An evolving dictionary of Intelligent Automation

When I was actively involved as a researcher, it was a running joke (and also a truism) that scholarly distinction wasn’t earned through originality, but through the invention of new terms to describe old things. The same is most certainly true when it comes to industry jargon. And it’s especially difficult to keep up with terms used to describe the use of artificial intelligence to automate business processes.

The following is a list of common — and frequently confused — terms. This is an evolving field, and in some cases there is still no general consensus around terminology. If you feel a term is missing, or a definition is lacking, please leave a comment below.

Autonomous Enterprise

Sarah Burnett (2022) simply describes an autonomous enterprise as one in which most, if not all, high-volume, repetitive, and transactional business processes that make up core business functions are automated. According to Burnett, key characteristics of the Autonomous Enterprise include:

  • Conducts core, daily business functions using AI, with minimum human touchpoints
  • Employs people who are required to perform few repetitive tasks
  • Empowers staff to automate repetitive tasks for themselves
  • Uses operational data to create digital twins in order to identify inefficiencies and improve processes
  • Analyses operational data to support strategic decisions, including risk management and innovation

Autonomous Operations

Most commonly, the term is used to refer to the operations of vehicles, heavy equipment and physical robots in ways that make use of webs to sensors and AI in order to automate things like transportation, manufacturing, mining, agriculture, and the like.

For the sake of clarity, I would recommend the term ‘Autonomous Business Operations’ to describe the use of AI to automate decisions, actions, and self-learning in the business process domain.

Decentralized Autonomous Organization (DAO)

Decentralized autonomous organizations (DAOs) are blockchain-based organizations fed by a peer-to-peer (P2P) network of contributors. Their management is decentralized without top executive teams and built on automated rules encoded in smart contracts, and their governance works autonomously based on a combination of on-chain and off-chain mechanisms that support community decision-making.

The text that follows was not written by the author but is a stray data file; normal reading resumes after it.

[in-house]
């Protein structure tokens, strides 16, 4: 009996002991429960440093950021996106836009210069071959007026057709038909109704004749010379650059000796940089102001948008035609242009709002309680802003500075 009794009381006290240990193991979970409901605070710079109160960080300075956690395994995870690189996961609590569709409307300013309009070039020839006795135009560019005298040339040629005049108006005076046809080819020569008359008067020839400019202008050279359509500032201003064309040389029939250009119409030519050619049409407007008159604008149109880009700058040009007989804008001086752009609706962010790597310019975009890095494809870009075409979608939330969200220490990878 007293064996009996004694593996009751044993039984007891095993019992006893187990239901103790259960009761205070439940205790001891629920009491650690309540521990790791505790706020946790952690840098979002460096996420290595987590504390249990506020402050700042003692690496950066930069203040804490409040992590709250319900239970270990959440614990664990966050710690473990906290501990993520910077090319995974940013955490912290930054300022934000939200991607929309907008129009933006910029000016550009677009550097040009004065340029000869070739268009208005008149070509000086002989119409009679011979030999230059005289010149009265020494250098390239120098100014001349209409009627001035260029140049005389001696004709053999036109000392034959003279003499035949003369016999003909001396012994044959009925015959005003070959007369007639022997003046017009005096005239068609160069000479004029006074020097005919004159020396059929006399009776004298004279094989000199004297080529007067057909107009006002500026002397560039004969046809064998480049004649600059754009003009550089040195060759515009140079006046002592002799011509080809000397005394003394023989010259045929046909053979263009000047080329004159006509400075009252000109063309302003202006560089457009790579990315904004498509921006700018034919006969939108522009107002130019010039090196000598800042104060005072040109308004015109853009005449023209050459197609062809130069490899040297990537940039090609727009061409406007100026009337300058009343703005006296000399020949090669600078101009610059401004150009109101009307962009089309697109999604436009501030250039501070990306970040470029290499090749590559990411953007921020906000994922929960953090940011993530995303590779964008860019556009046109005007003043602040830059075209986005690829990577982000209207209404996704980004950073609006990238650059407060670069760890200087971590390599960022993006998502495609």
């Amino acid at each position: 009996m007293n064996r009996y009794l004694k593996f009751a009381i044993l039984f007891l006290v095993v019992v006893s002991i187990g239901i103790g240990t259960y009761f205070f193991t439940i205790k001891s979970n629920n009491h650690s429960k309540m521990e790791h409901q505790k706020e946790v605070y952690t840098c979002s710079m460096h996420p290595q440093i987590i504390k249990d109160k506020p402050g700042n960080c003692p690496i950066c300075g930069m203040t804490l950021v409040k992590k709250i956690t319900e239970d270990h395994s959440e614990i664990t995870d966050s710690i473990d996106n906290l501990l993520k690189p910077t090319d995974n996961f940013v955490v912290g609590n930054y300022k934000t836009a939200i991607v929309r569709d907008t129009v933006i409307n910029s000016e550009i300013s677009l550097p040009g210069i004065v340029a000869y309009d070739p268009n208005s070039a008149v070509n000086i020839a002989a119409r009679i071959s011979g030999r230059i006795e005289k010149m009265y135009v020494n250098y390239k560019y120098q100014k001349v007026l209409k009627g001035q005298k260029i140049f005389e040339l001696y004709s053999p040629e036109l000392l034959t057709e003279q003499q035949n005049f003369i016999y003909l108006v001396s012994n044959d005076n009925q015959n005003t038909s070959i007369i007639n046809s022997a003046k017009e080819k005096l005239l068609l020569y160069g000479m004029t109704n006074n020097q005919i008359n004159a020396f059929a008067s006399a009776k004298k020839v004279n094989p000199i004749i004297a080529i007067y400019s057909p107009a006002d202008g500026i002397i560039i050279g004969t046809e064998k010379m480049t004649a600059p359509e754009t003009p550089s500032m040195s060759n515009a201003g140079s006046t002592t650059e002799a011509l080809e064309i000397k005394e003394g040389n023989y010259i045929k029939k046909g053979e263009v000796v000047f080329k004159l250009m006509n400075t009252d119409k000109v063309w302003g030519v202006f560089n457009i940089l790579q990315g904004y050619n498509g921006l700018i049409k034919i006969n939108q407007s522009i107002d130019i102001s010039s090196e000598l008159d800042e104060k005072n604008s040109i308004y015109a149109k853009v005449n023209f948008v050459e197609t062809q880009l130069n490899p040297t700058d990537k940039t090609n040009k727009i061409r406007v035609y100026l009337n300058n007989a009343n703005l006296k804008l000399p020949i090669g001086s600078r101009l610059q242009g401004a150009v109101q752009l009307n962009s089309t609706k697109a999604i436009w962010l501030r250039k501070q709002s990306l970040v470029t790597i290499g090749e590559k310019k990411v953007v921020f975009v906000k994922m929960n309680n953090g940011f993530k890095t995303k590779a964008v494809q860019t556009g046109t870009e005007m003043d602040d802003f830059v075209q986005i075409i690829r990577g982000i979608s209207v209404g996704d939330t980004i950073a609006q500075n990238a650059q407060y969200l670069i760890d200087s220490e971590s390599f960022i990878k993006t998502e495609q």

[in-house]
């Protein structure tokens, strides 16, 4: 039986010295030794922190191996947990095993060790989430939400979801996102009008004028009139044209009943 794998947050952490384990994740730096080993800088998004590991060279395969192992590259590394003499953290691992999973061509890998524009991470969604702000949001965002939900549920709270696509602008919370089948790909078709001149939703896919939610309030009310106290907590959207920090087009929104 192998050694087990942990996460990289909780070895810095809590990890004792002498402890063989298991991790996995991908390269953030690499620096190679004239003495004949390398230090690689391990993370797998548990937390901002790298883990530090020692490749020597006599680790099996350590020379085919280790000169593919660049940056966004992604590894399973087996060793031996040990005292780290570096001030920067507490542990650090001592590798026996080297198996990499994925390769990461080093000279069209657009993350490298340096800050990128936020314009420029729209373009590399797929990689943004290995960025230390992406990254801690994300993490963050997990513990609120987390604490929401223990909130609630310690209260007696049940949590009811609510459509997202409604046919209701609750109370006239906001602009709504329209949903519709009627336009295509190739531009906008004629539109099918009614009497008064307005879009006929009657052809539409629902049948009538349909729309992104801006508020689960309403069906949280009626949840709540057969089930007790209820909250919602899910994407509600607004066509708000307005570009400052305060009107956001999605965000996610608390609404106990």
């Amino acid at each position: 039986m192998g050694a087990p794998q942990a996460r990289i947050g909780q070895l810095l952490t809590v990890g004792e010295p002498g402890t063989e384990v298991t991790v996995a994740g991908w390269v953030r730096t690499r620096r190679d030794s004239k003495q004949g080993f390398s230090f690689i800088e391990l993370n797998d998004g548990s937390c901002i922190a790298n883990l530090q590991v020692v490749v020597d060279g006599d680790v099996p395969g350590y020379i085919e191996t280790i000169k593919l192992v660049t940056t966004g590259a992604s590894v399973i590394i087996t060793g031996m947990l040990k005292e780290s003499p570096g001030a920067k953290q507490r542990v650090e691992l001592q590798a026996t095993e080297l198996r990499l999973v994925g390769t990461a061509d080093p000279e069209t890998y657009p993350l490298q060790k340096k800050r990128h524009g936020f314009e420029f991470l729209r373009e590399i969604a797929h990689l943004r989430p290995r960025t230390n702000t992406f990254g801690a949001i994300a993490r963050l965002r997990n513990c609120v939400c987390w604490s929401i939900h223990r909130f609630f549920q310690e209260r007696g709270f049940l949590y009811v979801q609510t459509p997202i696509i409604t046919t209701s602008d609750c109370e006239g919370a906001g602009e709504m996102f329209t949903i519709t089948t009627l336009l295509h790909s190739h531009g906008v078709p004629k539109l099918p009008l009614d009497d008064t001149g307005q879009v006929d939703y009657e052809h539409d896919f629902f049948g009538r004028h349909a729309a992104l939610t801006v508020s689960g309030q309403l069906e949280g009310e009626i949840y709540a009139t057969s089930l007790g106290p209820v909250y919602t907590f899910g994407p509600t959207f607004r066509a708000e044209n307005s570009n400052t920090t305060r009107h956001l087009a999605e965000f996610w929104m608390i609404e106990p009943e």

Santana & Albareda (2022) Blockchain and the emergence of Decentralized Autonomous Organizations (DAOs): An integrative model and research agenda


Hyperautomation is not a thing or a specific set of technologies. Instead, it is an organizational mindset according to which everyone is automating everything that can be, all the time.

Intelligent Automation

While many definitions would tie the term Intelligent Automation explicitly to particular kinds of technology (i.e. as the combination of Business Process Management (BPM), Artificial intelligence (AI), and Robotic Process Automation (RPA), I prefer the more common sense and technology-agnostic definition proposed Coombs, et al (2020): “the application of AI in ways that can learn, adapt, and improve over time to automate tasks that were formally undertaken by a human.”

Virtual Enterprise (VE)

A virtual enterprise (VE) is a temporary alliance of businesses that come together to share skills or core competencies and resources in order to better respond to business opportunities, and whose cooperation is supported by computer networks. (Wikipedia)

Bots don’t care if you live or die

The best approaches to automation don’t automate everything. Where processes are automated, exceptions are bound to happen. And when those exceptions happen it’s important that humans are able to address them…especially when the life and death of humans are concerned.